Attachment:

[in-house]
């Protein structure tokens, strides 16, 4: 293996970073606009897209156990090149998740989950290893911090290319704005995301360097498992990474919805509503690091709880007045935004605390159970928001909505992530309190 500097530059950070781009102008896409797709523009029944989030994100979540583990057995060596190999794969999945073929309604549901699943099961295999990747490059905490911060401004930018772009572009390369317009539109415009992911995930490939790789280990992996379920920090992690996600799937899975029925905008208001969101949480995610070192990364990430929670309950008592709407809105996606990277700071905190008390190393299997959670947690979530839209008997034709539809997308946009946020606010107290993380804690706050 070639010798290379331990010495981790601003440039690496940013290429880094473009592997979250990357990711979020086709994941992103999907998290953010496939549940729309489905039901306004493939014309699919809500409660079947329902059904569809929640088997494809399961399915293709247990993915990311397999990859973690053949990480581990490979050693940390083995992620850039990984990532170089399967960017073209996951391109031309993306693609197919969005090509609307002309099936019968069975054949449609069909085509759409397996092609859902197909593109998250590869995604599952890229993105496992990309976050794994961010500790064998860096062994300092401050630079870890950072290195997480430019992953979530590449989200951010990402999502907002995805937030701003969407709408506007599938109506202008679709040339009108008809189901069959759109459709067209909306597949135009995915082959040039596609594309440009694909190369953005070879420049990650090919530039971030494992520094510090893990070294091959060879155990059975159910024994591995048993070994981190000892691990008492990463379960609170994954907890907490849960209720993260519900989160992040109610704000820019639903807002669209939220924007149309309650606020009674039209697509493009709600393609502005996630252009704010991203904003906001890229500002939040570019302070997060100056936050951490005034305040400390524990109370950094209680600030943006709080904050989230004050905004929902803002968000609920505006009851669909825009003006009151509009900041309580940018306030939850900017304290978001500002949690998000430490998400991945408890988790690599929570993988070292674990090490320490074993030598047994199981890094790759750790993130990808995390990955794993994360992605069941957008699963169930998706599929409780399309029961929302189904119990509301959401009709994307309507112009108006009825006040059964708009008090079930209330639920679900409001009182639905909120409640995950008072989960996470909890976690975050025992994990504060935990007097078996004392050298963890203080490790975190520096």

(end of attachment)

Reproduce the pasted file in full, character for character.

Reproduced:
[in-house]
């Protein structure tokens, strides 16, 4: 293996970073606009897209156990090149998740989950290893911090290319704005995301360097498992990474919805509503690091709880007045935004605390159970928001909505992530309190 500097530059950070781009102008896409797709523009029944989030994100979540583990057995060596190999794969999945073929309604549901699943099961295999990747490059905490911060401004930018772009572009390369317009539109415009992911995930490939790789280990992996379920920090992690996600799937899975029925905008208001969101949480995610070192990364990430929670309950008592709407809105996606990277700071905190008390190393299997959670947690979530839209008997034709539809997308946009946020606010107290993380804690706050 070639010798290379331990010495981790601003440039690496940013290429880094473009592997979250990357990711979020086709994941992103999907998290953010496939549940729309489905039901306004493939014309699919809500409660079947329902059904569809929640088997494809399961399915293709247990993915990311397999990859973690053949990480581990490979050693940390083995992620850039990984990532170089399967960017073209996951391109031309993306693609197919969005090509609307002309099936019968069975054949449609069909085509759409397996092609859902197909593109998250590869995604599952890229993105496992990309976050794994961010500790064998860096062994300092401050630079870890950072290195997480430019992953979530590449989200951010990402999502907002995805937030701003969407709408506007599938109506202008679709040339009108008809189901069959759109459709067209909306597949135009995915082959040039596609594309440009694909190369953005070879420049990650090919530039971030494992520094510090893990070294091959060879155990059975159910024994591995048993070994981190000892691990008492990463379960609170994954907890907490849960209720993260519900989160992040109610704000820019639903807002669209939220924007149309309650606020009674039209697509493009709600393609502005996630252009704010991203904003906001890229500002939040570019302070997060100056936050951490005034305040400390524990109370950094209680600030943006709080904050989230004050905004929902803002968000609920505006009851669909825009003006009151509009900041309580940018306030939850900017304290978001500002949690998000430490998400991945408890988790690599929570993988070292674990090490320490074993030598047994199981890094790759750790993130990808995390990955794993994360992605069941957008699963169930998706599929409780399309029961929302189904119990509301959401009709994307309507112009108006009825006040059964708009008090079930209330639920679900409001009182639905909120409640995950008072989960996470909890976690975050025992994990504060935990007097078996004392050298963890203080490790975190520096």